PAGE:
30 min
Secrets in Facial Expressions
6: Secrets in Facial Expressions

Take a closer look at facial expressions, learning that some reactions may be superficially easy to read, while other expressions demonstrate a conflict of feelings or nuances that often get lost in the interpretation. Learn how Darwin, as well as contemporary psychologists Paul Ekman and Carroll Izard, studied facial and body expressions to determine that certain expressions of emotion may be uni...

32 min
Hidden Clues in Vocal Tones
7: Hidden Clues in Vocal Tones

Probe into the nonverbal elements of the voice: the configurations of pausing, the irregularities of speech, and vocal tone. Tone includes the amplitude (volume), timbre, resonance, and pitch of the voice. How fast you talk, how much you say, and how long you wait to respond all send messages about the message you are about to convey. Discover how much you can-and can't-tell about a person just fr...

31 min
Cues from Gestures and Gait
8: Cues from Gestures and Gait

Body language communicates many things, and often contradicts messages that our words convey. Divide the body into the areas that send the clearest signals about your intent to better understand how to use your posture and gestures to communicate. Explore how the position of your hands and head, your gait as you walk, and how much space you take up all send indications about who you are and how yo...

29 min
Interpreting Nonverbal Communication
9: Interpreting Nonverbal Communication

How good are we at reading people? Can we train ourselves to be better at this skill, or is it an inherent ability? This lecture explores a number of studies that measure the ability to read facial expressions, voice and tone, and body language. Get some tips for improving your own ability to read nonverbal communication....

32 min
Cultural Differences in Nonverbal Communication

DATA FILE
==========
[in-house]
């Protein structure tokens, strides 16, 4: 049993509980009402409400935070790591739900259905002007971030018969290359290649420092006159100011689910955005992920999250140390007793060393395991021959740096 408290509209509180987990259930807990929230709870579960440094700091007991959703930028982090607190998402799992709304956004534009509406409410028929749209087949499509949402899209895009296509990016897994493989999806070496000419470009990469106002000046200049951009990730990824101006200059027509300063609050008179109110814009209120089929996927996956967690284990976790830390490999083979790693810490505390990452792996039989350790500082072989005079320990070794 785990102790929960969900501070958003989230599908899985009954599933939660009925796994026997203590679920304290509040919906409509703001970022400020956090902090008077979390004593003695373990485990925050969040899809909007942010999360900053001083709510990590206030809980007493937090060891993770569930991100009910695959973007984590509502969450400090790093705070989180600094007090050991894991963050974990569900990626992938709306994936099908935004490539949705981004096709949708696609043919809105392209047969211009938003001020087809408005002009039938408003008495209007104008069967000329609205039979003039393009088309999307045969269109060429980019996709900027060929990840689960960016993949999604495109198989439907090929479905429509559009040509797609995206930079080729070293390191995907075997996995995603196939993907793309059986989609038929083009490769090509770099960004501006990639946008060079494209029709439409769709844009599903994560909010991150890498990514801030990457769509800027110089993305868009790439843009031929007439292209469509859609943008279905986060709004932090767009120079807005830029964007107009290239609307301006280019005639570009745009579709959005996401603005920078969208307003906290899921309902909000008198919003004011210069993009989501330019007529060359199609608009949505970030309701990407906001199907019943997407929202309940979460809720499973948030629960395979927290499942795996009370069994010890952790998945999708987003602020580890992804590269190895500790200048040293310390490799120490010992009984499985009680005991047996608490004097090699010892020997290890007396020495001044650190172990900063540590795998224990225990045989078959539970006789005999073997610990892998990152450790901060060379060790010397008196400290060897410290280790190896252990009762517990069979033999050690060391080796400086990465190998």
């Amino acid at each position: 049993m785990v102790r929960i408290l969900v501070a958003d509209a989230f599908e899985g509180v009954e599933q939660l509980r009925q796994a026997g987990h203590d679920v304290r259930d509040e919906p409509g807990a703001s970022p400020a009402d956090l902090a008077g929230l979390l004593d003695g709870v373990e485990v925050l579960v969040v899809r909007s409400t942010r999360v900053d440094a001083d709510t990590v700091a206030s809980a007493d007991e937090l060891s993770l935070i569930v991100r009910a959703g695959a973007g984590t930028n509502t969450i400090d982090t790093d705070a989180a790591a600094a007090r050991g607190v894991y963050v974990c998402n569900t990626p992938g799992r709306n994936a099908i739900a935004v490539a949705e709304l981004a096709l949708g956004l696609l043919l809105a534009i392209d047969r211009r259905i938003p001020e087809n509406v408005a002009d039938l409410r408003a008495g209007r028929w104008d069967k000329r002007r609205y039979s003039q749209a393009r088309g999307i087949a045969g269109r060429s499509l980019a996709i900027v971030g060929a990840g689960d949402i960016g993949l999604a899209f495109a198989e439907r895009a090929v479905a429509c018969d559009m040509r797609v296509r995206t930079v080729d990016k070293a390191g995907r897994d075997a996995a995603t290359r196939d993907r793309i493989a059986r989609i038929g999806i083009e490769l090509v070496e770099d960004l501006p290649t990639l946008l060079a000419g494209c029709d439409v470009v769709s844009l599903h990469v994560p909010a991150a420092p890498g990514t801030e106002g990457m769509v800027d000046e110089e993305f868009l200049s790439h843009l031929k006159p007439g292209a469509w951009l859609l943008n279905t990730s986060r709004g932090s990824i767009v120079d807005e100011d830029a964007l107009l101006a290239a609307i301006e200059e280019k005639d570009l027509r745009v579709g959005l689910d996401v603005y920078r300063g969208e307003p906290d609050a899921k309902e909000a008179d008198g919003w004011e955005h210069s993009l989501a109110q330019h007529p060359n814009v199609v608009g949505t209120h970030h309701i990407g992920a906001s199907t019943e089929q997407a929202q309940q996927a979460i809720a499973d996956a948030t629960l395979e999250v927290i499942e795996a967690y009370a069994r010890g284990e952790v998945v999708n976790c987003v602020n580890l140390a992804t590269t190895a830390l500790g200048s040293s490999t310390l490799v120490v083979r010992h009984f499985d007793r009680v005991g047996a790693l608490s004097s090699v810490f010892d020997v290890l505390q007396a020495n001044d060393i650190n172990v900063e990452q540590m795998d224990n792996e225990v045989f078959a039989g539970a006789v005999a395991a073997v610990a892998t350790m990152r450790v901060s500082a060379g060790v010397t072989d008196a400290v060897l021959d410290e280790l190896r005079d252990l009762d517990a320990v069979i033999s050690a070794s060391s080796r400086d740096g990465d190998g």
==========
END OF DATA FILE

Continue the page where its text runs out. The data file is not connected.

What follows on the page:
10: Cultural Differences in Nonverbal Communication

While the previous lectures explored the biological evolution of nonverbal communication, which are hard-wired into most living creatures, this lecture delves into the fascinating impact culture has had on nonverbal communication. Examine the nonverbal communication differences that are driven by the integration of biology and culture, including the unwritten display rules that every culture adopt...

31 min
Spotting Nonverbal Deception
11: Spotting Nonverbal Deception

The ability to detect a lie by clues in the voice, body language, or facial expression is a much-desired skill. When under scrutiny, most people react with aroused emotions-anxiety, for example-even when they are telling the truth. Start this lecture learning the difference between a deception and a lie; for example, not disclosing all the facts versus outright fabricating a story. Then explore th...

32 min
Communicating Attraction
12: Communicating Attraction

Conclude the course by revealing how the ability to better read nonverbal communication can affect our daily relationships and help us have a better chance of success in all areas of life. From job interviews to doctor's visits, Dr. Frank will show you the impact nonverbal communication has in everyday situations. You'll also discover that although many cultural differences affect nonverbal commun...

32 min
Mark G. Frank

Nonverbal communication has similar but not identical features to verbal communication. It is in those differences where we glean maximum insights.


University at Buffalo, The State University of New York


Cornell University

About Mark G. Frank

Dr. Mark G. Frank is a Professor and Chair of the Department of Communication, as well as the Director of the Communication Science Center at the University at Buffalo, The State University of New York. Dr. Frank received his B.A. in Psychology from the University at Buffalo and received his Ph.D. in Social Psychology from Cornell University. Dr. Frank's work has examined the behaviors associated with real versus falsified emotions, behaviors that occur when people lie, and the factors that make people better or worse judges of emotion and deception. His work has been funded by The National Science Foundation, the U.S. Department of Homeland Security, the U.S. Department of Defense, and the intelligence community. He has used these findings to lecture, consult with, and train U.S. federal law enforcement agencies, intelligence agencies, local and state agencies, and selected foreign agencies. He has presented briefings on deception and counterterrorism to the U.S. Congress and the National Academies of Sciences. In 2005, Dr. Frank won The Rutgers College Class of 1962 Presidential Public Service Award for his uncompensated work with law enforcement and other professionals. He has also won a Visionary Innovator Award from the University at Buffalo for being a co-inventor of patented software that reads facial expressions in real time. Dr. Frank has also received a National Research Service Award from the National Institute of Mental Health. Dr. Frank has published numerous research papers. He has also coedited two books. He has appeared more than 100 times in print, radio, and television outlets.